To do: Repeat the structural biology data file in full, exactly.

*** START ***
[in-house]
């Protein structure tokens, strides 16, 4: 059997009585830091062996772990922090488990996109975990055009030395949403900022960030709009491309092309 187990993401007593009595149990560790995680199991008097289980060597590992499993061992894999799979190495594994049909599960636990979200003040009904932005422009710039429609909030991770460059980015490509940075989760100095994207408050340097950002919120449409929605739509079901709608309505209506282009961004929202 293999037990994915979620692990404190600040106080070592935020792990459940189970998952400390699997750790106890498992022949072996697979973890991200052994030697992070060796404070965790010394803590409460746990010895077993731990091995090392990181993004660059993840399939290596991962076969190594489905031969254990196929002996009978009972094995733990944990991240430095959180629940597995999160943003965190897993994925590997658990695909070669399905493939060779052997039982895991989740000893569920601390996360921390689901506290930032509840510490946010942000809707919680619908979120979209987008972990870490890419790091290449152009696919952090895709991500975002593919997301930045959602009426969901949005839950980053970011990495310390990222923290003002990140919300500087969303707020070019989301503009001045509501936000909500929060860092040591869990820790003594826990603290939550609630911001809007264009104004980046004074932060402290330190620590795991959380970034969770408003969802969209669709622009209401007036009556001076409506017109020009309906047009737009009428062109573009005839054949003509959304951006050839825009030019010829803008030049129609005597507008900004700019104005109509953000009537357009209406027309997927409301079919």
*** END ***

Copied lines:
[in-house]
């Protein structure tokens, strides 16, 4: 059997009585830091062996772990922090488990996109975990055009030395949403900022960030709009491309092309 187990993401007593009595149990560790995680199991008097289980060597590992499993061992894999799979190495594994049909599960636990979200003040009904932005422009710039429609909030991770460059980015490509940075989760100095994207408050340097950002919120449409929605739509079901709608309505209506282009961004929202 293999037990994915979620692990404190600040106080070592935020792990459940189970998952400390699997750790106890498992022949072996697979973890991200052994030697992070060796404070965790010394803590409460746990010895077993731990091995090392990181993004660059993840399939290596991962076969190594489905031969254990196929002996009978009972094995733990944990991240430095959180629940597995999160943003965190897993994925590997658990695909070669399905493939060779052997039982895991989740000893569920601390996360921390689901506290930032509840510490946010942000809707919680619908979120979209987008972990870490890419790091290449152009696919952090895709991500975002593919997301930045959602009426969901949005839950980053970011990495310390990222923290003002990140919300500087969303707020070019989301503009001045509501936000909500929060860092040591869990820790003594826990603290939550609630911001809007264009104004980046004074932060402290330190620590795991959380970034969770408003969802969209669709622009209401007036009556001076409506017109020009309906047009737009009428062109573009005839054949003509959304951006050839825009030019010829803008030049129609005597507008900004700019104005109509953000009537357009209406027309997927409301079919």